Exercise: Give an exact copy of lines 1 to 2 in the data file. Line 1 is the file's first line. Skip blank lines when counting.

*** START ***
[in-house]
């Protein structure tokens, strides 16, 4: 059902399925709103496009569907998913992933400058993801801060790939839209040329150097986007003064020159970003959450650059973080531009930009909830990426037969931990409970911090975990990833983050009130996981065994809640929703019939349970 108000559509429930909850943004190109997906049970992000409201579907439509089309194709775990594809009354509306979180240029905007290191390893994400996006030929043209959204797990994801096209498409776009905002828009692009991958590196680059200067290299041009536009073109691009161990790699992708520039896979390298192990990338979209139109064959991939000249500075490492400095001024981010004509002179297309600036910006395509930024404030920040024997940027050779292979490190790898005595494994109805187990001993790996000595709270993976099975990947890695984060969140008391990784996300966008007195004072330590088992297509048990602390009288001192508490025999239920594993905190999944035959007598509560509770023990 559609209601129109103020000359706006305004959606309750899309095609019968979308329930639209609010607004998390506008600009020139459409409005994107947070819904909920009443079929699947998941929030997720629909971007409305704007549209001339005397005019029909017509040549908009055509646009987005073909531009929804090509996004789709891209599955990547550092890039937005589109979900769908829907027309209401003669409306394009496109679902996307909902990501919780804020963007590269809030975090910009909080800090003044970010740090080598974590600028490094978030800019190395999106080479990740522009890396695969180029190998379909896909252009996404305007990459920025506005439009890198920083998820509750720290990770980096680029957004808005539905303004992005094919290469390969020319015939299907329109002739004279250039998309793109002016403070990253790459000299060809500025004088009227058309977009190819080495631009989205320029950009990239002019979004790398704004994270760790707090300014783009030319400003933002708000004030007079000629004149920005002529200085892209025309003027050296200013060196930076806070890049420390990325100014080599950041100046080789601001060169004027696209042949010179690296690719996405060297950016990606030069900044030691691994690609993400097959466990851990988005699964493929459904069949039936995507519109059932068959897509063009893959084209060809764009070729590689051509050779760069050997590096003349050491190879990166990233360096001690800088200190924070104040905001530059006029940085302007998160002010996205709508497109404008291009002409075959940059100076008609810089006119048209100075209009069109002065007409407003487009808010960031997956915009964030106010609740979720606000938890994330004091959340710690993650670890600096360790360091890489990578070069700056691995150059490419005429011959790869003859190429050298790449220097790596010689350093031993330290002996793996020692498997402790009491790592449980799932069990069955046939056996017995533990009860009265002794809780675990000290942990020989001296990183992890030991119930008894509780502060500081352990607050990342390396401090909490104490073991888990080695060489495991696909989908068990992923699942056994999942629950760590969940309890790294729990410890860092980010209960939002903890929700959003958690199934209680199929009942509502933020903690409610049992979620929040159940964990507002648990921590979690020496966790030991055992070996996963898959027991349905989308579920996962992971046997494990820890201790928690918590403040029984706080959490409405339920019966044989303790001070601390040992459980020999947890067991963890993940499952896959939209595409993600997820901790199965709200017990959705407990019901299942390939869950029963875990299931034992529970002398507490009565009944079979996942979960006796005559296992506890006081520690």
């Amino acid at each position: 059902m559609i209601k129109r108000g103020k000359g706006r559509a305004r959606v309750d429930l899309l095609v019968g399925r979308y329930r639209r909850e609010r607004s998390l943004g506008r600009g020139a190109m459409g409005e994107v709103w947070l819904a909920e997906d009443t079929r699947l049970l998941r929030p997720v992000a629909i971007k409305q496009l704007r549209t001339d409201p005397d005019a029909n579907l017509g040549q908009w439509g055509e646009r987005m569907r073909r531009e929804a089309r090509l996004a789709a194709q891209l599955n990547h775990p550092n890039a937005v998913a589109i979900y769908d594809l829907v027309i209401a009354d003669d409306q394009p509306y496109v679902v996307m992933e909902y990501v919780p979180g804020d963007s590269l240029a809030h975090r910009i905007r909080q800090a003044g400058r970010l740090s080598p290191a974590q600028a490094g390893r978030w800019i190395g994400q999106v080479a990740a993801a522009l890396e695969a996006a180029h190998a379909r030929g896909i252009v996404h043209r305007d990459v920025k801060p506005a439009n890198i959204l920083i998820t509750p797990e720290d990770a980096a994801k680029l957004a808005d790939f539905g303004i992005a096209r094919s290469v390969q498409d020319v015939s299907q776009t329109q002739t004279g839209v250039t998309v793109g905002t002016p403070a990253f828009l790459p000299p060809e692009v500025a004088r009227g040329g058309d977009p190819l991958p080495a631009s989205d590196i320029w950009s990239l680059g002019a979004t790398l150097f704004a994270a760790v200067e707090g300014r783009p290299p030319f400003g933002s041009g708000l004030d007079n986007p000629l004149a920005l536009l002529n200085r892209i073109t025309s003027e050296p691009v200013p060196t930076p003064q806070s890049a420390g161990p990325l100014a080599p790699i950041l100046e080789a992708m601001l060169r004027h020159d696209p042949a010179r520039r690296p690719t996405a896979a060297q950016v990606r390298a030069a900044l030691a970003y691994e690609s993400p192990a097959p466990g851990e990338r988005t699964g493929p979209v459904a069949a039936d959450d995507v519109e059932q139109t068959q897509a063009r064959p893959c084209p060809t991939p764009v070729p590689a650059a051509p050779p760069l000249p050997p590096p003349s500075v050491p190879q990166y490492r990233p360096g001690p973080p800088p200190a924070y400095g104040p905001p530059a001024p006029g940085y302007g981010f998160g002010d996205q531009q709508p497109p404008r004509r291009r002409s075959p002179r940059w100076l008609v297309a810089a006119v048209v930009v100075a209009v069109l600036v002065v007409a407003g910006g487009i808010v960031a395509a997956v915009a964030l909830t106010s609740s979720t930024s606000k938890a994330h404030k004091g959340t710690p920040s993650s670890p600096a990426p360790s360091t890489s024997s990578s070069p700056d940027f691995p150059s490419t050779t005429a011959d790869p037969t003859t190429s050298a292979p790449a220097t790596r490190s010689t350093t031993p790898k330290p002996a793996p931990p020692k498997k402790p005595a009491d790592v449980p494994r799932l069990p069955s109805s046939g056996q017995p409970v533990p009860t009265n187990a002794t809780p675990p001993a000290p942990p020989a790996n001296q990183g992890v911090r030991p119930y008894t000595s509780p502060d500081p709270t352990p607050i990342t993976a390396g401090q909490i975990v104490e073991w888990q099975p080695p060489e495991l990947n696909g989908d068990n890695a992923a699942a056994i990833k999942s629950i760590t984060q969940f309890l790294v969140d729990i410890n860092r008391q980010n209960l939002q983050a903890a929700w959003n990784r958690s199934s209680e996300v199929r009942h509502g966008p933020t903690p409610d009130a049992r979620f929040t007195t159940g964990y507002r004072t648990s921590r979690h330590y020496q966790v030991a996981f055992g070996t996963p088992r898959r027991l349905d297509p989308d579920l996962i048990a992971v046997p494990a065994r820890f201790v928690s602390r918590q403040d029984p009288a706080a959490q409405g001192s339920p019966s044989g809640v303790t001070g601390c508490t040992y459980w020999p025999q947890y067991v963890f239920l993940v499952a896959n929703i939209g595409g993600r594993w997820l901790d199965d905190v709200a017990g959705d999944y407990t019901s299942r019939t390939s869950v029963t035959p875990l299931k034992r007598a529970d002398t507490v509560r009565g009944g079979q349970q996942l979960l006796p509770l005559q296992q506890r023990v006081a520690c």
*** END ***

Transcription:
[in-house]
């Protein structure tokens, strides 16, 4: 059902399925709103496009569907998913992933400058993801801060790939839209040329150097986007003064020159970003959450650059973080531009930009909830990426037969931990409970911090975990990833983050009130996981065994809640929703019939349970 108000559509429930909850943004190109997906049970992000409201579907439509089309194709775990594809009354509306979180240029905007290191390893994400996006030929043209959204797990994801096209498409776009905002828009692009991958590196680059200067290299041009536009073109691009161990790699992708520039896979390298192990990338979209139109064959991939000249500075490492400095001024981010004509002179297309600036910006395509930024404030920040024997940027050779292979490190790898005595494994109805187990001993790996000595709270993976099975990947890695984060969140008391990784996300966008007195004072330590088992297509048990602390009288001192508490025999239920594993905190999944035959007598509560509770023990 559609209601129109103020000359706006305004959606309750899309095609019968979308329930639209609010607004998390506008600009020139459409409005994107947070819904909920009443079929699947998941929030997720629909971007409305704007549209001339005397005019029909017509040549908009055509646009987005073909531009929804090509996004789709891209599955990547550092890039937005589109979900769908829907027309209401003669409306394009496109679902996307909902990501919780804020963007590269809030975090910009909080800090003044970010740090080598974590600028490094978030800019190395999106080479990740522009890396695969180029190998379909896909252009996404305007990459920025506005439009890198920083998820509750720290990770980096680029957004808005539905303004992005094919290469390969020319015939299907329109002739004279250039998309793109002016403070990253790459000299060809500025004088009227058309977009190819080495631009989205320029950009990239002019979004790398704004994270760790707090300014783009030319400003933002708000004030007079000629004149920005002529200085892209025309003027050296200013060196930076806070890049420390990325100014080599950041100046080789601001060169004027696209042949010179690296690719996405060297950016990606030069900044030691691994690609993400097959466990851990988005699964493929459904069949039936995507519109059932068959897509063009893959084209060809764009070729590689051509050779760069050997590096003349050491190879990166990233360096001690800088200190924070104040905001530059006029940085302007998160002010996205709508497109404008291009002409075959940059100076008609810089006119048209100075209009069109002065007409407003487009808010960031997956915009964030106010609740979720606000938890994330004091959340710690993650670890600096360790360091890489990578070069700056691995150059490419005429011959790869003859190429050298790449220097790596010689350093031993330290002996793996020692498997402790009491790592449980799932069990069955046939056996017995533990009860009265002794809780675990000290942990020989001296990183992890030991119930008894509780502060500081352990607050990342390396401090909490104490073991888990080695060489495991696909989908068990992923699942056994999942629950760590969940309890790294729990410890860092980010209960939002903890929700959003958690199934209680199929009942509502933020903690409610049992979620929040159940964990507002648990921590979690020496966790030991055992070996996963898959027991349905989308579920996962992971046997494990820890201790928690918590403040029984706080959490409405339920019966044989303790001070601390040992459980020999947890067991963890993940499952896959939209595409993600997820901790199965709200017990959705407990019901299942390939869950029963875990299931034992529970002398507490009565009944079979996942979960006796005559296992506890006081520690």